Streets immaculate as far as the eye can see. Seven fabulous cities that have the distinction of being the cleanest cities in the world.
And that nobody dreams of throwing a piece of paper on the ground or eating on the street.
Japan is one of the pristine nations. People follow the rules and you can’t find a chewing gum, or a litter, or a can for miles. If Tokyo wins for low CO2 emissions in Asia, Kobe wins the award for the cleanest city in the country, thanks in part to separate, state-of-the-art drainage and sewer systems that keep rainfall separated from wastewater treatment.
Stockholm’s goal is to be completely free of fossil fuels by 2050, and today the city generates 60 percent of its energy from hydroelectricity. An example of how it is possible to found an economy also on renewable energies.
Santa Fe, New Mexico
The land of red rocks and cowboy ties is the cleanest city in the United States (on the border), has recently been at the top of the American Lung Association in terms of ozone, and has, for several years, had some of the lowest standards of pollution.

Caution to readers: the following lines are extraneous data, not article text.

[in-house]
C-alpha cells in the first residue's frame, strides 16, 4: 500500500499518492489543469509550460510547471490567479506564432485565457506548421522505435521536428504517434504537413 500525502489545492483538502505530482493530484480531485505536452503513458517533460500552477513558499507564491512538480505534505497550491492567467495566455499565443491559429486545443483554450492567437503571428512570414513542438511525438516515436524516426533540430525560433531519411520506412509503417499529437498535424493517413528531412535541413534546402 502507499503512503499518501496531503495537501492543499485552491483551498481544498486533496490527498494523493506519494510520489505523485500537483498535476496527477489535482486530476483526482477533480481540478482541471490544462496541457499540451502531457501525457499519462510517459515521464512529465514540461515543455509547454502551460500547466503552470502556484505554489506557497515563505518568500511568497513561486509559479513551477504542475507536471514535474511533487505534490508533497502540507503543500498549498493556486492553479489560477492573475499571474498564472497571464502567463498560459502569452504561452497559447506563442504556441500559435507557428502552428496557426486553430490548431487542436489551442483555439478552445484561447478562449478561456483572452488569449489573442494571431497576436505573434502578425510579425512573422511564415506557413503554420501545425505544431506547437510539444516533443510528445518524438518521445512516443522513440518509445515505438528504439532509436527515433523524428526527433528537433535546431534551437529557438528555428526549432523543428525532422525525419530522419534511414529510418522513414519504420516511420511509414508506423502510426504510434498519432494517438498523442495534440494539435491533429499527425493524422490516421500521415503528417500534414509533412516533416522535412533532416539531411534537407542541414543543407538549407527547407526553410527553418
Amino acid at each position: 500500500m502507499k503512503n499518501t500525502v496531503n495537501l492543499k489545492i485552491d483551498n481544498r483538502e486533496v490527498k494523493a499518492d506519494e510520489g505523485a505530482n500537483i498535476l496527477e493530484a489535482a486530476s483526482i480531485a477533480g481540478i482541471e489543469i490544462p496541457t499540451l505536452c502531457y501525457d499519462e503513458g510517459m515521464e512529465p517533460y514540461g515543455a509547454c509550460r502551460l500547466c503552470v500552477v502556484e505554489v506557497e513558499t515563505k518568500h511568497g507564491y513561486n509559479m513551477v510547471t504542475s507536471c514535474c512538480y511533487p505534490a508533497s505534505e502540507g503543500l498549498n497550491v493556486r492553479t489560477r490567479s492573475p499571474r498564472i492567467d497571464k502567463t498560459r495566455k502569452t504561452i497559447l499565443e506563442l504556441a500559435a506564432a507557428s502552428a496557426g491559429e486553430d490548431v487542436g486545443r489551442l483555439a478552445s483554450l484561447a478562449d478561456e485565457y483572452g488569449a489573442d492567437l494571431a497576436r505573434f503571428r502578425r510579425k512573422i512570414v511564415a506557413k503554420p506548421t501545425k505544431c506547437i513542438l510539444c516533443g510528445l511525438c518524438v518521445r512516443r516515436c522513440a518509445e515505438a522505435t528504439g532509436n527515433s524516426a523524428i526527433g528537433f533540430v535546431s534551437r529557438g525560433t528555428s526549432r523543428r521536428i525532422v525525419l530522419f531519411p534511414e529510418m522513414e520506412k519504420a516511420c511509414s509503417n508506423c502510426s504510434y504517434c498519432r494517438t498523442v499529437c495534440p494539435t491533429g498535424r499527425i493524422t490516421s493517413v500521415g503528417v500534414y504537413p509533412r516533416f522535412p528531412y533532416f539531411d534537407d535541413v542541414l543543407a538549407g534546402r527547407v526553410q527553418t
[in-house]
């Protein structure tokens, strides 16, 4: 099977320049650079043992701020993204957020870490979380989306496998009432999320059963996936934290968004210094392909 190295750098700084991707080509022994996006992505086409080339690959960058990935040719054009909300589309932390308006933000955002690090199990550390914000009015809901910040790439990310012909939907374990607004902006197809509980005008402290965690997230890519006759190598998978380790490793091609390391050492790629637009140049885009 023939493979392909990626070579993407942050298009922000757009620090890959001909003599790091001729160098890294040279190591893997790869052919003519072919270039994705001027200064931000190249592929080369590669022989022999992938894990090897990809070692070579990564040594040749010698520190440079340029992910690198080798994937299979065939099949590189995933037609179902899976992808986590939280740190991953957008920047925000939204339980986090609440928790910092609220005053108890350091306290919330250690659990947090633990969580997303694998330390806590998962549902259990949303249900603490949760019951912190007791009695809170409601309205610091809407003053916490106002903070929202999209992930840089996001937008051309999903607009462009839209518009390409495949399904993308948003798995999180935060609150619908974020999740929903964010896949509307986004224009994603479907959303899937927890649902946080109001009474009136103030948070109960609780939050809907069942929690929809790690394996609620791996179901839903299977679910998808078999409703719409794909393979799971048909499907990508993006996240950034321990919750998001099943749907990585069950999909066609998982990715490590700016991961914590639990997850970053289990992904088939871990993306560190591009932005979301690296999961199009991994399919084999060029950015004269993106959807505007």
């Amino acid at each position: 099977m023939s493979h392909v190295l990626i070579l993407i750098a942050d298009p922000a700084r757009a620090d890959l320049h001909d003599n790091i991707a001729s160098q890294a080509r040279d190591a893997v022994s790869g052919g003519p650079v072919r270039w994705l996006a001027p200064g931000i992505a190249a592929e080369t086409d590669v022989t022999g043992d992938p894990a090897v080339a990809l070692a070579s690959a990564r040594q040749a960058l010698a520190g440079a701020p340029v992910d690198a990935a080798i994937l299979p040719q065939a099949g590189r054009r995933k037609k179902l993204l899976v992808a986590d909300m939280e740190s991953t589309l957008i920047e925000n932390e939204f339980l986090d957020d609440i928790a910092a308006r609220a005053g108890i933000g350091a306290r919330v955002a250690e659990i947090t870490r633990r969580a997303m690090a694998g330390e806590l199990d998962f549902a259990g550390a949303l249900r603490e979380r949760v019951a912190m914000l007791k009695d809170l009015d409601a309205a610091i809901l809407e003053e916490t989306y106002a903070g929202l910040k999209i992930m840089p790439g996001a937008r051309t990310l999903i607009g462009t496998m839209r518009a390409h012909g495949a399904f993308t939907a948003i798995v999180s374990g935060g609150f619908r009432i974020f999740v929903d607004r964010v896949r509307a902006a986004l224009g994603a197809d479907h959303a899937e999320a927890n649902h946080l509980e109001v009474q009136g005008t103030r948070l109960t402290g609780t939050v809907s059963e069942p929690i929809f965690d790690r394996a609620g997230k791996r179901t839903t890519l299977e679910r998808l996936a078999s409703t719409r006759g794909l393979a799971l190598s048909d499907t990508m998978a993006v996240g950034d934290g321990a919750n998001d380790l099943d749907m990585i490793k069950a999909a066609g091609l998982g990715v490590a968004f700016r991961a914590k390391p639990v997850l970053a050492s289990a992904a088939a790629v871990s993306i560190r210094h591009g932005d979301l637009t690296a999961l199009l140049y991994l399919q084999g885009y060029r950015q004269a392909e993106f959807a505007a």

Here you can also be fined $ 100 for not having the services in order in a shop, company or public office. Unbelievable but true: Police officers make regular raids on public toilets.
How does this city motivate citizens to keep urban areas clean? Bags full of garbage can be exchanged for food, bus passes and children’s toys.
Here in the Outback, 85 percent of the waste is successfully recycled. It all stems from a plan to reduce landfill waste.
Calgary is sure to take the No. 1 spot as the cleanest city in the world. One hundred million liters of water are purified every day, and 75 percent of the city is powered by renewable energy. Plus, people face $ 1,000 fines if they just try to throw cigarette butts on the sidewalk.